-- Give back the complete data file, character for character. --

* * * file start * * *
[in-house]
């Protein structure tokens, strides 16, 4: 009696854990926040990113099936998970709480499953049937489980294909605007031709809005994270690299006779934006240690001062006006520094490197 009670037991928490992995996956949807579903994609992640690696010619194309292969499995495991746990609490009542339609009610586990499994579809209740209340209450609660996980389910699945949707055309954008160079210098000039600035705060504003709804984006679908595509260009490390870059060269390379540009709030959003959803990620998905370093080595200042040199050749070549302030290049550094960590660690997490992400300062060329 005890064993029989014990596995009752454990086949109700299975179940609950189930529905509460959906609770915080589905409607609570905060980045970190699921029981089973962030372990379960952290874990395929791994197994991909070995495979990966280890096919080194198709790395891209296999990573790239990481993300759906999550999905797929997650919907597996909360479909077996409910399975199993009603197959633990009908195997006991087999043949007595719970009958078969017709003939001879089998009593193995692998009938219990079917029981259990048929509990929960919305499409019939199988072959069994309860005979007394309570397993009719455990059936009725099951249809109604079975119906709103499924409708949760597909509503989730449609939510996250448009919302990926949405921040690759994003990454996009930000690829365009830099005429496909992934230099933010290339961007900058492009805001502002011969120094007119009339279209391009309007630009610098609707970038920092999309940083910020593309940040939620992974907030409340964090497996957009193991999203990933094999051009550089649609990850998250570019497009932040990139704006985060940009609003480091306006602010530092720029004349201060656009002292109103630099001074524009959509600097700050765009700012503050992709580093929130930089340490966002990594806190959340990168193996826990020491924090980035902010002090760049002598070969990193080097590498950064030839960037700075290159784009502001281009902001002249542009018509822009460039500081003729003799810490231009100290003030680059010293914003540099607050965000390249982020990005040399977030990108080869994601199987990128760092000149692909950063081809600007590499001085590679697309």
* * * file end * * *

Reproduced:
[in-house]
């Protein structure tokens, strides 16, 4: 009696854990926040990113099936998970709480499953049937489980294909605007031709809005994270690299006779934006240690001062006006520094490197 009670037991928490992995996956949807579903994609992640690696010619194309292969499995495991746990609490009542339609009610586990499994579809209740209340209450609660996980389910699945949707055309954008160079210098000039600035705060504003709804984006679908595509260009490390870059060269390379540009709030959003959803990620998905370093080595200042040199050749070549302030290049550094960590660690997490992400300062060329 005890064993029989014990596995009752454990086949109700299975179940609950189930529905509460959906609770915080589905409607609570905060980045970190699921029981089973962030372990379960952290874990395929791994197994991909070995495979990966280890096919080194198709790395891209296999990573790239990481993300759906999550999905797929997650919907597996909360479909077996409910399975199993009603197959633990009908195997006991087999043949007595719970009958078969017709003939001879089998009593193995692998009938219990079917029981259990048929509990929960919305499409019939199988072959069994309860005979007394309570397993009719455990059936009725099951249809109604079975119906709103499924409708949760597909509503989730449609939510996250448009919302990926949405921040690759994003990454996009930000690829365009830099005429496909992934230099933010290339961007900058492009805001502002011969120094007119009339279209391009309007630009610098609707970038920092999309940083910020593309940040939620992974907030409340964090497996957009193991999203990933094999051009550089649609990850998250570019497009932040990139704006985060940009609003480091306006602010530092720029004349201060656009002292109103630099001074524009959509600097700050765009700012503050992709580093929130930089340490966002990594806190959340990168193996826990020491924090980035902010002090760049002598070969990193080097590498950064030839960037700075290159784009502001281009902001002249542009018509822009460039500081003729003799810490231009100290003030680059010293914003540099607050965000390249982020990005040399977030990108080869994601199987990128760092000149692909950063081809600007590499001085590679697309």